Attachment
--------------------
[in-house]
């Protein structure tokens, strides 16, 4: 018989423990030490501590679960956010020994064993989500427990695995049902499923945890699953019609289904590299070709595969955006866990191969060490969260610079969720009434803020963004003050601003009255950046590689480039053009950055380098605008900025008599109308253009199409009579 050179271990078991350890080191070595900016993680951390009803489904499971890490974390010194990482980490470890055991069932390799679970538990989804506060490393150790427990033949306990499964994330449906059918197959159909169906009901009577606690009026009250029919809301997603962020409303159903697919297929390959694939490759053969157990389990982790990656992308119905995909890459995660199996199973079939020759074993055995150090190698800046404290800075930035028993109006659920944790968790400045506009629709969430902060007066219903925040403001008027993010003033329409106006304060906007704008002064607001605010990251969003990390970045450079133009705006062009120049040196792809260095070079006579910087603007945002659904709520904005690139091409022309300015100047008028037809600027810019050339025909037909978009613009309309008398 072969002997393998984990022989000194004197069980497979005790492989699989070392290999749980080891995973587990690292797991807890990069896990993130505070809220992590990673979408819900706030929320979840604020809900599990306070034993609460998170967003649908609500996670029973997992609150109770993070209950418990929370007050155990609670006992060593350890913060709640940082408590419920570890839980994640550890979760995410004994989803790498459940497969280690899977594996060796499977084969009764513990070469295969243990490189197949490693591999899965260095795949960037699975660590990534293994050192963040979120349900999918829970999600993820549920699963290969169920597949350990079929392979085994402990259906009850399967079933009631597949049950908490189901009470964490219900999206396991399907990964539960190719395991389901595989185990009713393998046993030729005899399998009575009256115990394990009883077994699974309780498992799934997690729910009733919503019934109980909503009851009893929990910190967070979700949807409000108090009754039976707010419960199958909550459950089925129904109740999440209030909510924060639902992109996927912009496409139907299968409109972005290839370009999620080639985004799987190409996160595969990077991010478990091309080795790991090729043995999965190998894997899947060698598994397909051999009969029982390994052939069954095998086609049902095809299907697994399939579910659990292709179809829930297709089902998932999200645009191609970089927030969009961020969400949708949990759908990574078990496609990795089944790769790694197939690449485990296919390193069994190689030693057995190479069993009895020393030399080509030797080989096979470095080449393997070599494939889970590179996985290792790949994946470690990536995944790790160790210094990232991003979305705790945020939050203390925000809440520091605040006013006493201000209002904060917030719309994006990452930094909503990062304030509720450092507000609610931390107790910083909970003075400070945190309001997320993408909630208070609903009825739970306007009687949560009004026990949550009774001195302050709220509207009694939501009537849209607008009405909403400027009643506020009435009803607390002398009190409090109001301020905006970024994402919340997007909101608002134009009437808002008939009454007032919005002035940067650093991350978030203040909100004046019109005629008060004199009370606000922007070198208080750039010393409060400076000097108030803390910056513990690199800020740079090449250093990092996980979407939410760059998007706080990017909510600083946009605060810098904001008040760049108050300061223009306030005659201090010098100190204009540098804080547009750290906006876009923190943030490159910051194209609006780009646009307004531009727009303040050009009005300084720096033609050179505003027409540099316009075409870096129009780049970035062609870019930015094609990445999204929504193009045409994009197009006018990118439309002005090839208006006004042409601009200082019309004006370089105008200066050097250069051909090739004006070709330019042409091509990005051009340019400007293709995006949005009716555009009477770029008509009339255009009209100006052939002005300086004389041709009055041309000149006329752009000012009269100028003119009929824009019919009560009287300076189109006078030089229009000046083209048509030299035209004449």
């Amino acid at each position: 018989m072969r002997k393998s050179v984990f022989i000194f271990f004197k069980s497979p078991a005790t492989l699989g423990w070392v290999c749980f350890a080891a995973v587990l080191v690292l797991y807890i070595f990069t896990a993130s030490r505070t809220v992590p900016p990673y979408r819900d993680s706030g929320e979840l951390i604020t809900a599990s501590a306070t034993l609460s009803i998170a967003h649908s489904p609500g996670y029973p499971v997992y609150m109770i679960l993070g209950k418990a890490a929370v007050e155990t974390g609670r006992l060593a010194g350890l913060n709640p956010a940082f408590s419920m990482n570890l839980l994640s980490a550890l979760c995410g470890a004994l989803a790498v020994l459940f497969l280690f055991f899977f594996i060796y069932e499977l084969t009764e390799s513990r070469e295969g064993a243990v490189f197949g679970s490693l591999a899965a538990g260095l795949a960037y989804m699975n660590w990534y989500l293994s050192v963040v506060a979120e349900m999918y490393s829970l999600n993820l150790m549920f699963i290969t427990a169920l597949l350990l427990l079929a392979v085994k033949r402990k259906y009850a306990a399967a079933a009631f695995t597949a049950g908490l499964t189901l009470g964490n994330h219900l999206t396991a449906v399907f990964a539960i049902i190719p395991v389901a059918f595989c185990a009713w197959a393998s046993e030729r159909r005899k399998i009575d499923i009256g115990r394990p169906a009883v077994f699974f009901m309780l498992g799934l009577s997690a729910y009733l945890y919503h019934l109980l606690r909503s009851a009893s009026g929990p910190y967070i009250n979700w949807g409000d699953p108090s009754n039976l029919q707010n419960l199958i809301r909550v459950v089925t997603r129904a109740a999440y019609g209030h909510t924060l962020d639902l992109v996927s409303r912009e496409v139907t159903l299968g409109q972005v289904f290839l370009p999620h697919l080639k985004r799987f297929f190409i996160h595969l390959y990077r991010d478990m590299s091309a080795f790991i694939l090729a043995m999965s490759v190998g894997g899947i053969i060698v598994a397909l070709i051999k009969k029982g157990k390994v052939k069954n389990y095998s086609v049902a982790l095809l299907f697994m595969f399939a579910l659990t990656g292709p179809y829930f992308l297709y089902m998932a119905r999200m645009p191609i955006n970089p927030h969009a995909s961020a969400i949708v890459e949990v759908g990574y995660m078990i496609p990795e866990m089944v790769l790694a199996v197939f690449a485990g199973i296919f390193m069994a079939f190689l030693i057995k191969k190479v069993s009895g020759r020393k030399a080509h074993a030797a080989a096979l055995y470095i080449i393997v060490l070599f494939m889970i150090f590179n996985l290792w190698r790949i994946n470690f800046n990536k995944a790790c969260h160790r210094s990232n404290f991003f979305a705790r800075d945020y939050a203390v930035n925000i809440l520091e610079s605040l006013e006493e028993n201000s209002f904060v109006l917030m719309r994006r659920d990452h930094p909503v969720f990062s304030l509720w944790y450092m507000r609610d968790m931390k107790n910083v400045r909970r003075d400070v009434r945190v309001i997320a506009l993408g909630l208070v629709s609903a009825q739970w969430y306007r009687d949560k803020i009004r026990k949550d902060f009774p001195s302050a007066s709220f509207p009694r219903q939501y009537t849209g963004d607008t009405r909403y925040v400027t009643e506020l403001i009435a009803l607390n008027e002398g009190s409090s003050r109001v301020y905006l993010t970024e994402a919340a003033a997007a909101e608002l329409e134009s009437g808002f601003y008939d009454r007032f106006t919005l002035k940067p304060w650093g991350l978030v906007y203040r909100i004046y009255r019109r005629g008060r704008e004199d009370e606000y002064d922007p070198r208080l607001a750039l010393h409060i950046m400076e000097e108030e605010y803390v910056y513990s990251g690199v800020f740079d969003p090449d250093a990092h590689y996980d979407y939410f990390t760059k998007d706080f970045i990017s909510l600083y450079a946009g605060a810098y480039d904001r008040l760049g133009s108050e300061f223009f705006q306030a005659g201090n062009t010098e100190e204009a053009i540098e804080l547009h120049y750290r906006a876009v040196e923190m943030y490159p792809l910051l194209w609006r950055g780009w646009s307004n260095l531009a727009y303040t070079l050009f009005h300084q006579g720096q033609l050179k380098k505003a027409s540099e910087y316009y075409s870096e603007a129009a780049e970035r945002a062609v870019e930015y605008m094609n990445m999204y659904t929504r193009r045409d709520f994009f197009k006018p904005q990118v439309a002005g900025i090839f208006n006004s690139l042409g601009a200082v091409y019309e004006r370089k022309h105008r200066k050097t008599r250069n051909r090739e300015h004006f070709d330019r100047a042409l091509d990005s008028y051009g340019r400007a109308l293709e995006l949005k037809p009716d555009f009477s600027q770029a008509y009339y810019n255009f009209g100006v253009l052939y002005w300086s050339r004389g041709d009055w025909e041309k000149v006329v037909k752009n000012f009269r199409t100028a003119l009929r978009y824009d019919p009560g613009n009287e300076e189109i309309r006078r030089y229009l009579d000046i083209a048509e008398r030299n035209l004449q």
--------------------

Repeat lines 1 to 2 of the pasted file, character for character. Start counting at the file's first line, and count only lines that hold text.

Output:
[in-house]
């Protein structure tokens, strides 16, 4: 018989423990030490501590679960956010020994064993989500427990695995049902499923945890699953019609289904590299070709595969955006866990191969060490969260610079969720009434803020963004003050601003009255950046590689480039053009950055380098605008900025008599109308253009199409009579 050179271990078991350890080191070595900016993680951390009803489904499971890490974390010194990482980490470890055991069932390799679970538990989804506060490393150790427990033949306990499964994330449906059918197959159909169906009901009577606690009026009250029919809301997603962020409303159903697919297929390959694939490759053969157990389990982790990656992308119905995909890459995660199996199973079939020759074993055995150090190698800046404290800075930035028993109006659920944790968790400045506009629709969430902060007066219903925040403001008027993010003033329409106006304060906007704008002064607001605010990251969003990390970045450079133009705006062009120049040196792809260095070079006579910087603007945002659904709520904005690139091409022309300015100047008028037809600027810019050339025909037909978009613009309309008398 072969002997393998984990022989000194004197069980497979005790492989699989070392290999749980080891995973587990690292797991807890990069896990993130505070809220992590990673979408819900706030929320979840604020809900599990306070034993609460998170967003649908609500996670029973997992609150109770993070209950418990929370007050155990609670006992060593350890913060709640940082408590419920570890839980994640550890979760995410004994989803790498459940497969280690899977594996060796499977084969009764513990070469295969243990490189197949490693591999899965260095795949960037699975660590990534293994050192963040979120349900999918829970999600993820549920699963290969169920597949350990079929392979085994402990259906009850399967079933009631597949049950908490189901009470964490219900999206396991399907990964539960190719395991389901595989185990009713393998046993030729005899399998009575009256115990394990009883077994699974309780498992799934997690729910009733919503019934109980909503009851009893929990910190967070979700949807409000108090009754039976707010419960199958909550459950089925129904109740999440209030909510924060639902992109996927912009496409139907299968409109972005290839370009999620080639985004799987190409996160595969990077991010478990091309080795790991090729043995999965190998894997899947060698598994397909051999009969029982390994052939069954095998086609049902095809299907697994399939579910659990292709179809829930297709089902998932999200645009191609970089927030969009961020969400949708949990759908990574078990496609990795089944790769790694197939690449485990296919390193069994190689030693057995190479069993009895020393030399080509030797080989096979470095080449393997070599494939889970590179996985290792790949994946470690990536995944790790160790210094990232991003979305705790945020939050203390925000809440520091605040006013006493201000209002904060917030719309994006990452930094909503990062304030509720450092507000609610931390107790910083909970003075400070945190309001997320993408909630208070609903009825739970306007009687949560009004026990949550009774001195302050709220509207009694939501009537849209607008009405909403400027009643506020009435009803607390002398009190409090109001301020905006970024994402919340997007909101608002134009009437808002008939009454007032919005002035940067650093991350978030203040909100004046019109005629008060004199009370606000922007070198208080750039010393409060400076000097108030803390910056513990690199800020740079090449250093990092996980979407939410760059998007706080990017909510600083946009605060810098904001008040760049108050300061223009306030005659201090010098100190204009540098804080547009750290906006876009923190943030490159910051194209609006780009646009307004531009727009303040050009009005300084720096033609050179505003027409540099316009075409870096129009780049970035062609870019930015094609990445999204929504193009045409994009197009006018990118439309002005090839208006006004042409601009200082019309004006370089105008200066050097250069051909090739004006070709330019042409091509990005051009340019400007293709995006949005009716555009009477770029008509009339255009009209100006052939002005300086004389041709009055041309000149006329752009000012009269100028003119009929824009019919009560009287300076189109006078030089229009000046083209048509030299035209004449």